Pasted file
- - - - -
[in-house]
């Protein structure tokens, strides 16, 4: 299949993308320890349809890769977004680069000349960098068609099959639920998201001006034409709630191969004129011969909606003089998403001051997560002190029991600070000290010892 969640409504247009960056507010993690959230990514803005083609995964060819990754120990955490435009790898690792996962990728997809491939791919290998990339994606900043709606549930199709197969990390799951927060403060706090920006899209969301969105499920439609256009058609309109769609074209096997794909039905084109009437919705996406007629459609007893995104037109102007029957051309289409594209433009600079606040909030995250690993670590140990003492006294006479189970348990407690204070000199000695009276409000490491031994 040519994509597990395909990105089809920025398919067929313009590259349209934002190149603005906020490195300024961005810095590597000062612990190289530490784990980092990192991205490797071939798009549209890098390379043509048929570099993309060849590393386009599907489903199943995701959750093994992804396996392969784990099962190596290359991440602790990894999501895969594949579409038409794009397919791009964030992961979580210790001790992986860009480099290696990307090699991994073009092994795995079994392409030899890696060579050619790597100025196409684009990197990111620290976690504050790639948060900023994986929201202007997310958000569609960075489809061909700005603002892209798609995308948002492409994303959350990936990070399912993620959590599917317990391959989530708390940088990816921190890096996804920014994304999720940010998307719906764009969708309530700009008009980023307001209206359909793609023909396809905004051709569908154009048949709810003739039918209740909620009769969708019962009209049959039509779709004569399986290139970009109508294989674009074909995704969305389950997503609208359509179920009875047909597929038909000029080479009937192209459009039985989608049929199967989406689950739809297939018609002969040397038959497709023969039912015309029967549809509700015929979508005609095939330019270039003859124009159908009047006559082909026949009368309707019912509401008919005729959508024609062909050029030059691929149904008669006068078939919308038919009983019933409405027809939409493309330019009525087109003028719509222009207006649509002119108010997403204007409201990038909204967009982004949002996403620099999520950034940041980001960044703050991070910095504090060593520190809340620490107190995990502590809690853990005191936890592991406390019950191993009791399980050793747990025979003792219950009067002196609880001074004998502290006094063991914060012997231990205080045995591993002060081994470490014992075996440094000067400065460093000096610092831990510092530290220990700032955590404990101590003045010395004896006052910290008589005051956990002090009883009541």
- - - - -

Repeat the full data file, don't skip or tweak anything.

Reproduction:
[in-house]
């Protein structure tokens, strides 16, 4: 299949993308320890349809890769977004680069000349960098068609099959639920998201001006034409709630191969004129011969909606003089998403001051997560002190029991600070000290010892 969640409504247009960056507010993690959230990514803005083609995964060819990754120990955490435009790898690792996962990728997809491939791919290998990339994606900043709606549930199709197969990390799951927060403060706090920006899209969301969105499920439609256009058609309109769609074209096997794909039905084109009437919705996406007629459609007893995104037109102007029957051309289409594209433009600079606040909030995250690993670590140990003492006294006479189970348990407690204070000199000695009276409000490491031994 040519994509597990395909990105089809920025398919067929313009590259349209934002190149603005906020490195300024961005810095590597000062612990190289530490784990980092990192991205490797071939798009549209890098390379043509048929570099993309060849590393386009599907489903199943995701959750093994992804396996392969784990099962190596290359991440602790990894999501895969594949579409038409794009397919791009964030992961979580210790001790992986860009480099290696990307090699991994073009092994795995079994392409030899890696060579050619790597100025196409684009990197990111620290976690504050790639948060900023994986929201202007997310958000569609960075489809061909700005603002892209798609995308948002492409994303959350990936990070399912993620959590599917317990391959989530708390940088990816921190890096996804920014994304999720940010998307719906764009969708309530700009008009980023307001209206359909793609023909396809905004051709569908154009048949709810003739039918209740909620009769969708019962009209049959039509779709004569399986290139970009109508294989674009074909995704969305389950997503609208359509179920009875047909597929038909000029080479009937192209459009039985989608049929199967989406689950739809297939018609002969040397038959497709023969039912015309029967549809509700015929979508005609095939330019270039003859124009159908009047006559082909026949009368309707019912509401008919005729959508024609062909050029030059691929149904008669006068078939919308038919009983019933409405027809939409493309330019009525087109003028719509222009207006649509002119108010997403204007409201990038909204967009982004949002996403620099999520950034940041980001960044703050991070910095504090060593520190809340620490107190995990502590809690853990005191936890592991406390019950191993009791399980050793747990025979003792219950009067002196609880001074004998502290006094063991914060012997231990205080045995591993002060081994470490014992075996440094000067400065460093000096610092831990510092530290220990700032955590404990101590003045010395004896006052910290008589005051956990002090009883009541």